Deputy Minister for Agriculture, Rebecca Evans, visited a north Pembrokeshire farm to see the badger vaccination process first-hand last week.

The farm is within the Intensive Action Area (IAA) where the third year of the Welsh Government’s five year badger vaccination project is underway.

The vaccination project, which aims to develop a degree of immunity to TB within the badger population, is part of the Welsh Government's comprehensive TB eradication programme.

In the first year of its badger vaccination project the Welsh Government successfully caught and vaccinated more than 1,400 badgers. This was followed by around 1,350 badgers in the second year, while provisional figures indicate that more than 1,000 badgers have been successfully vaccinated so far this year.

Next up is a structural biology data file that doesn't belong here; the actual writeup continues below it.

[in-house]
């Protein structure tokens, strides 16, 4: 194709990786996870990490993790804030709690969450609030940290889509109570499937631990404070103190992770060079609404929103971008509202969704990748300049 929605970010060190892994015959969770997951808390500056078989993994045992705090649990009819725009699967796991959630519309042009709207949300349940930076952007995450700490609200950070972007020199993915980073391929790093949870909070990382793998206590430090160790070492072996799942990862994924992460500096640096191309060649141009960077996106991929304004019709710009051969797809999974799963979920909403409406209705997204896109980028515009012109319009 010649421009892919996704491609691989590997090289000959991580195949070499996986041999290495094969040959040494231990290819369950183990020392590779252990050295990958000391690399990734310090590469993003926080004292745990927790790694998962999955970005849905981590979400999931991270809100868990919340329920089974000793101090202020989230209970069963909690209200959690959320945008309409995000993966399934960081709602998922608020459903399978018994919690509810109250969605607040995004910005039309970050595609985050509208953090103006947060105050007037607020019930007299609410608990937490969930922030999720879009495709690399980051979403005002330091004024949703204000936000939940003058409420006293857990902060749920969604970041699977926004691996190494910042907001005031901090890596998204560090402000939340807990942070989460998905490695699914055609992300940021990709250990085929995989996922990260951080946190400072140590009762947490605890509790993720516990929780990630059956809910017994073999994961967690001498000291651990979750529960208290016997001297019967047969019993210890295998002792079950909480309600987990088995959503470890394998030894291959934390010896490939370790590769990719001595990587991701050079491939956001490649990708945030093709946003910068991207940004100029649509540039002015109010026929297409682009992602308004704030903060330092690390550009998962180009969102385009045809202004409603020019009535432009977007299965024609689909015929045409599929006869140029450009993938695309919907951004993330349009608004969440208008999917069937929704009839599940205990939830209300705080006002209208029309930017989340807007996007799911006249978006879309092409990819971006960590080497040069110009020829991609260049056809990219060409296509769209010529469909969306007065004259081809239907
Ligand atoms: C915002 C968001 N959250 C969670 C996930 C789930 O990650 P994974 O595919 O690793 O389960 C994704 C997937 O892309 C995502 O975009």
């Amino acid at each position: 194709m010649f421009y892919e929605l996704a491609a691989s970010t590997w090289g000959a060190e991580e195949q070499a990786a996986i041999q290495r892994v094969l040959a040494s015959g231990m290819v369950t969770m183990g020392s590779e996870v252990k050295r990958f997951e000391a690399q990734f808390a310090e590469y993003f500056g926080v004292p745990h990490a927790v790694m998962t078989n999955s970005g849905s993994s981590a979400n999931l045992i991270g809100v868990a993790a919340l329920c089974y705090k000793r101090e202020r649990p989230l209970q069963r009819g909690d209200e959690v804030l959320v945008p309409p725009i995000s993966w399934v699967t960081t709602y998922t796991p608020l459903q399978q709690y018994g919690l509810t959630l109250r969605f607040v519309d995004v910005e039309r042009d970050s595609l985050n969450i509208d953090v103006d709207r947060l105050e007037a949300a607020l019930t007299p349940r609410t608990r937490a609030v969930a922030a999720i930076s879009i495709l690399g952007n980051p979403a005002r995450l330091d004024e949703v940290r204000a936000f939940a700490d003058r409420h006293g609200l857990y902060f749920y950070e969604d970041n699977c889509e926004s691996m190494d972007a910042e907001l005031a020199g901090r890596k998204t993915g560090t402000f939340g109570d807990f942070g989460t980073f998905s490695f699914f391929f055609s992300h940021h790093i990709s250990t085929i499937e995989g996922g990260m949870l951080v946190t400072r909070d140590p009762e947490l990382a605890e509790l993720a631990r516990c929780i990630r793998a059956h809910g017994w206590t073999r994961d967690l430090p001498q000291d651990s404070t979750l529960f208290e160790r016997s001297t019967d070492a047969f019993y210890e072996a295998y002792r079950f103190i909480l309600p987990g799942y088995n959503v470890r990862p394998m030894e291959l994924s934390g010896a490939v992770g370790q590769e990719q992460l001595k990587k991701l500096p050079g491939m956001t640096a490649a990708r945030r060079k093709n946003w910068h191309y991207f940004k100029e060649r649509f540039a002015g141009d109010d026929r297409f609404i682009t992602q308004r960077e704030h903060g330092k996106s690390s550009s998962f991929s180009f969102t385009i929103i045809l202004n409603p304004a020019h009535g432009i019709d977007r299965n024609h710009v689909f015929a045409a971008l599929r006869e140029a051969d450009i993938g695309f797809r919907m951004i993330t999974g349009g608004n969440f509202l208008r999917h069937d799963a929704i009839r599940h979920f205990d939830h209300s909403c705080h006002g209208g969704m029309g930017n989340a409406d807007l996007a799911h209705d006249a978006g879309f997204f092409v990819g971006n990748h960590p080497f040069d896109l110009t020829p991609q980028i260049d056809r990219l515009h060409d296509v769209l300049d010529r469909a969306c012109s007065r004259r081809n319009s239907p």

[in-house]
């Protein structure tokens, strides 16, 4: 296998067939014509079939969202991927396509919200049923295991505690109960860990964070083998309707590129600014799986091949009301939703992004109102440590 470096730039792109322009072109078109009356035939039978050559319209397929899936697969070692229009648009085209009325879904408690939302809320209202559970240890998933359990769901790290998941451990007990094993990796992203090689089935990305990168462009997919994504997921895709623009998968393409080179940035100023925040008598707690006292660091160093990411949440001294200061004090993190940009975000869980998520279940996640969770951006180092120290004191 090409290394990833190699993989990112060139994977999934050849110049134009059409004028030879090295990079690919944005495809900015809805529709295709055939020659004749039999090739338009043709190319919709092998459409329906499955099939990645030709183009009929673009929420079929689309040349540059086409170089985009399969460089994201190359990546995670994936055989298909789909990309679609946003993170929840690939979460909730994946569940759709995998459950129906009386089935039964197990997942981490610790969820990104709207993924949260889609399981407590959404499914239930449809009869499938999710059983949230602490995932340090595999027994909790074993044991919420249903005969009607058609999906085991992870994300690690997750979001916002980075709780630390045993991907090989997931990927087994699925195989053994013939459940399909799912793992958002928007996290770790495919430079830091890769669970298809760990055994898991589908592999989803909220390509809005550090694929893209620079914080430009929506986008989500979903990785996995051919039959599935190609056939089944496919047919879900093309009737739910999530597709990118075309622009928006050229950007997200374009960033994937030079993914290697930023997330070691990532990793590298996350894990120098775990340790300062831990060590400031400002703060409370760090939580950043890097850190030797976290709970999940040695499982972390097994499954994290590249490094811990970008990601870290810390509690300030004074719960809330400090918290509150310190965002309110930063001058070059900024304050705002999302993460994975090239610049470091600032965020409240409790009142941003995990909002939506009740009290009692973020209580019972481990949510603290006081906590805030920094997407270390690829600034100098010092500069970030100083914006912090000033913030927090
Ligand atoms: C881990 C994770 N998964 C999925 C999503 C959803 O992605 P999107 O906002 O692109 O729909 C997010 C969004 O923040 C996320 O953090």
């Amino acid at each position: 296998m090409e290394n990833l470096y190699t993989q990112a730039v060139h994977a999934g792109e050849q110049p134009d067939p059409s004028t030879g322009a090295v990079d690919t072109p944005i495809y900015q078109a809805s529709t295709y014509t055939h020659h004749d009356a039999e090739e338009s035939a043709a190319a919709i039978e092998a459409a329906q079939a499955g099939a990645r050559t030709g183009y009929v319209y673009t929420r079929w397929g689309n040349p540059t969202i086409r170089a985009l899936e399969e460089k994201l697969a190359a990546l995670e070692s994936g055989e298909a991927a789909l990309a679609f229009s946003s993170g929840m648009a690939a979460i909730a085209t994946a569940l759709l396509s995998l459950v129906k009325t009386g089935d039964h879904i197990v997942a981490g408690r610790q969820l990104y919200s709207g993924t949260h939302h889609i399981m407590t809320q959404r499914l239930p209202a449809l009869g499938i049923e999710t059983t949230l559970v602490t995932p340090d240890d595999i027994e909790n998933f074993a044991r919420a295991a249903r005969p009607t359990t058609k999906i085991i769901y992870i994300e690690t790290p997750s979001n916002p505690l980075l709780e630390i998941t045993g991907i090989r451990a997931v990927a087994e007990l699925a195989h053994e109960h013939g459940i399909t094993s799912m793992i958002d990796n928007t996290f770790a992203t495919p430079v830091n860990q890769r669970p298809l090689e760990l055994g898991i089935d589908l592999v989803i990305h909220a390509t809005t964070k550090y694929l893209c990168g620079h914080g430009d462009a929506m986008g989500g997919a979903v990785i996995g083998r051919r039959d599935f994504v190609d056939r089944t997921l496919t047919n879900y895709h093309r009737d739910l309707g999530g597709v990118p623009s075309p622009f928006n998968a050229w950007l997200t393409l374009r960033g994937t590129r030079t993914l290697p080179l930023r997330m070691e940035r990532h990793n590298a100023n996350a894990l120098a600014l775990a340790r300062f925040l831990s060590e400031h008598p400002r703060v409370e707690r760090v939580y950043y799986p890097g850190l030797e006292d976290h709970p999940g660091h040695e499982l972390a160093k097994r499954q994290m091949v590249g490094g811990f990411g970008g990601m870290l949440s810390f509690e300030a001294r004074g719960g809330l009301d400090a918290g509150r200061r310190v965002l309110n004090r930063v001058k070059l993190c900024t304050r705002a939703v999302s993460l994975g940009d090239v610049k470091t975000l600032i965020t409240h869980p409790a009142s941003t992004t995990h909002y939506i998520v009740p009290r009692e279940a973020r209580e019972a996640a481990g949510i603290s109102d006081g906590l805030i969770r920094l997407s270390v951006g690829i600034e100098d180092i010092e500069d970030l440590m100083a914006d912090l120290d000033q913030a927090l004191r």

Rebecca Evans said: "Bovine TB is one of the biggest challenges facing Wales’ farming industry, so I was keen to visit the Intensive Action Area in Pembrokeshire to see how the vaccination project is being carried out.

“I am pleased to have met those who undertake the vaccinations and I was impressed by the professional nature of the project.

"Participation in this project is entirely voluntary and I am grateful to farmers and landowners for their ongoing effort and cooperation as we work together to tackle this devastating disease.

"We are continuing to carefully monitor the results of vaccination and our wider eradication programme to ensure we are making good progress towards our goal of a TB free Wales."

The vaccination work is undertaken in cycles and is expected to continue until the end of October. To date, five of eight planned vaccination cycles in the IAA have been completed.